4) BRADY QUINN (Notre Dame). Quinn was a record-breaking 'machine' at Notre Dame in 2005. The countless school records he set this year are too numerous to mention but suffice it to say that after two years under Willingham, Quinn had competed just 50.8 percent of his passes with 26 TDs and 25 interceptions. Running Charlie Weis' offense in 2005, Quinn completed 64.9 percent of his passes for 3,633 yards with 32 TDs and just seven interceptions. Most importantly, he 'saved' Notre Dame's season by directing a six-play 80-yard TD drive which took a total of just 51 seconds, as the Irish edged Stanford on November 26 38-31, clinching a BCS bowl bid. After losing to USC, Quinn led Notre Dame to five straight wins, averaging 349.6 YPG passing with 18 TDs and just three interceptions. If Quinn returns next year, he'll be the early front-runner for the 2006 Heisman (I'm assuming of course, that Bush is leaving for the NFL).
5) DREW OLSON (UCLA). Don't hold Olson's poor performance versus USC on December 3 against him. The Bruins were overwhelmed by the highly-motivated Trojans that day but that doesn't take away from Olson's incredible achievements in 2005. Olson, like Quinn, was just mediocre prior to this year, as UCLA was a combined 12-13 in 2003 and 2004. Olson threw for 32 TDs and 25 interceptions in his first three years at the school but finished the 2005 season with a TD-to-interception ratio of 31-3, completing 65.5 percent of his passes for 3,055 yards. In the month of October alone, Olson led UCLA to FOUR fourth-quarter comeback wins, despite double-digit deficits. Over his final seven games of the year, Olson threw 232 passes, getting intercepted just ONCE while throwing 23 TDs!
6) MICHAEL ROBINSON (Penn State). Robinson had just six TD passes in his first three years at Penn State as a part-time QB. However, he was this year's team-leader, throwing for 2,097 yards with 16 TDs and nine interceptions. Robinson was also the team's second-leading rusher, gaining 785 yards (5.4 YPC) and 11 TDs. Most importantly, he was the team-MVP in a 10-1 season which landed Penn State its first-ever BCS bowl bid.
7) DJ SHOCKLEY (Georgia) After waiting patiently behind David Greene, the NCAA's all-time winningest QB with a 42-10 record, it was Shockley's turn in 2005. He opened the year with five TD passes and a TD run in a 48-13 win over Boise State, threw four TD passes in a 45-13 win over Kentucky in clinching the SEC East title and then threw two first-quarter TD passes in Georgia's 34-14 win over LSU in the SEC title game. Georgia lost just twice this year, against Florida in a game Shockley did not play in and 31-30 to Auburn. In the Auburn game, lost on a FG with six seconds remaining, Shockley passed for 304 yards with two TDs and no interceptions. He finished the year with 2,311 yards passing, 21 TD passes, five interceptions and four rushing TDs.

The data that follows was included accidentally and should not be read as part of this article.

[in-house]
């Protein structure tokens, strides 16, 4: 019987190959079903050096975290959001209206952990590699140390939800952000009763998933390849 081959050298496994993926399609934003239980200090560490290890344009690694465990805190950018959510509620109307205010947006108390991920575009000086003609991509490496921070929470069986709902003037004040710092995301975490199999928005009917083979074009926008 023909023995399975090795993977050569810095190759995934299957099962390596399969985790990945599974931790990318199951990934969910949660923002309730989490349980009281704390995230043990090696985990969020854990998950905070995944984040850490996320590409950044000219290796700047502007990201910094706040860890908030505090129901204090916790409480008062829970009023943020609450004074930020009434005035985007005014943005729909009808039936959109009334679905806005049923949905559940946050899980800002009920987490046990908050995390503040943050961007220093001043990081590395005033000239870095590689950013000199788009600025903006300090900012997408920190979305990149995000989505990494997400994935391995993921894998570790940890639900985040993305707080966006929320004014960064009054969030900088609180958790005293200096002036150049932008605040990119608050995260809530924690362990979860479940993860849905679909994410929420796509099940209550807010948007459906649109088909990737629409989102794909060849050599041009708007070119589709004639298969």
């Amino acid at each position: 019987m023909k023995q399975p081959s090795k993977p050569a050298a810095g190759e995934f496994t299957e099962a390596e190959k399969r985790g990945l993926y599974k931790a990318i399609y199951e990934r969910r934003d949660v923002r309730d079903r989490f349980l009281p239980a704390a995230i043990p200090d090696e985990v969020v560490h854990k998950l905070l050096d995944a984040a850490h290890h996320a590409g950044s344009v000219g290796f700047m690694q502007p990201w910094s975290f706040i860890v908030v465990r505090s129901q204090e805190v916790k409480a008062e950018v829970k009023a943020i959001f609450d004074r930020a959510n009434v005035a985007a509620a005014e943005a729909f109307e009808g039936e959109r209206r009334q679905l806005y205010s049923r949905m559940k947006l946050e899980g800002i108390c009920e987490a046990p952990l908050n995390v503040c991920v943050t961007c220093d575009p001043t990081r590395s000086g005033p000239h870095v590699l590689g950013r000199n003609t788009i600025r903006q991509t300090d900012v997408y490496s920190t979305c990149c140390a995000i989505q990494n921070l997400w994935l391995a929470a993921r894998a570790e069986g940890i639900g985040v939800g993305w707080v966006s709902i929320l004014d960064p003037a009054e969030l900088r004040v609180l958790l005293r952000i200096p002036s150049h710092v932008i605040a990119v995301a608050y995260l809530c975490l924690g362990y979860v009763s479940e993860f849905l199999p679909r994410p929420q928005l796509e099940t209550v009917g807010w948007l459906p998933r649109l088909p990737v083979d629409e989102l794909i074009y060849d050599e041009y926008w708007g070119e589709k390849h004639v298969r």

8) DeANGELO WILLIAMS (Memphis). Memphis lost its starting QB three offensive plays into the season and started four different QBs in 2005. However, Williams finished the year ranked third in the nation averaging 172.6 YPG rushing. He averaged 6.2 YPC and scored 15 rushing TDs, adding a 16th TD on one of his 11 receptions. It marks his third straight year of over 1,000 yards (had 1,948 in 2004) and his 10 100-yard games in 2005 (four of which were over 200 yards giving him eight 200-yard games in his career) gives him 33 in his career. That ties the all-time record held by Archie Griffin and Tony Dorsett. Williams can get his 34th career 100-yard game when Memphis meets Akron in the Motor City Bowl on December 26.
9) TROY SMITH (Ohio State). What if Jim Tressell had opened and stayed the entire year with Smith at QB for Ohio State? After all, Smith directed FIVE of Ohio State's six scoring-drives in the Buckeyes' 25-22 loss to Texas. Anyway, after the team's 17-10 loss at Penn State, Smith led Ohio State to six straight wins, as the Buckeyes averaged 39 PPG. Smith averaged 230.5 YPG passing with 11 TD passes and just two interceptions plus 48.2 YPG rushing (4.9 YPC) with six rushing TDs in that streak. He culminated the year with his second consecutive great performance in a season-ending win over hated-Michigan.
10) JEROME HARRISON (Washington State). The Cougars were just 4-7 in 2005 but Harrison never let the team's poor play get him down. He topped 100 yards in all 11 of his team's games this year (four times topping 200 yards) and going back to the end of 2004, set a new Pac-10 record with 14 consecutive 100-yard efforts. No RB had more rushing yards than Harrison's 1.900 yards in 2005 but he did finish second with 172.7 YPG to Northern Illinois' Garrett Wolfe (175.6 YPG).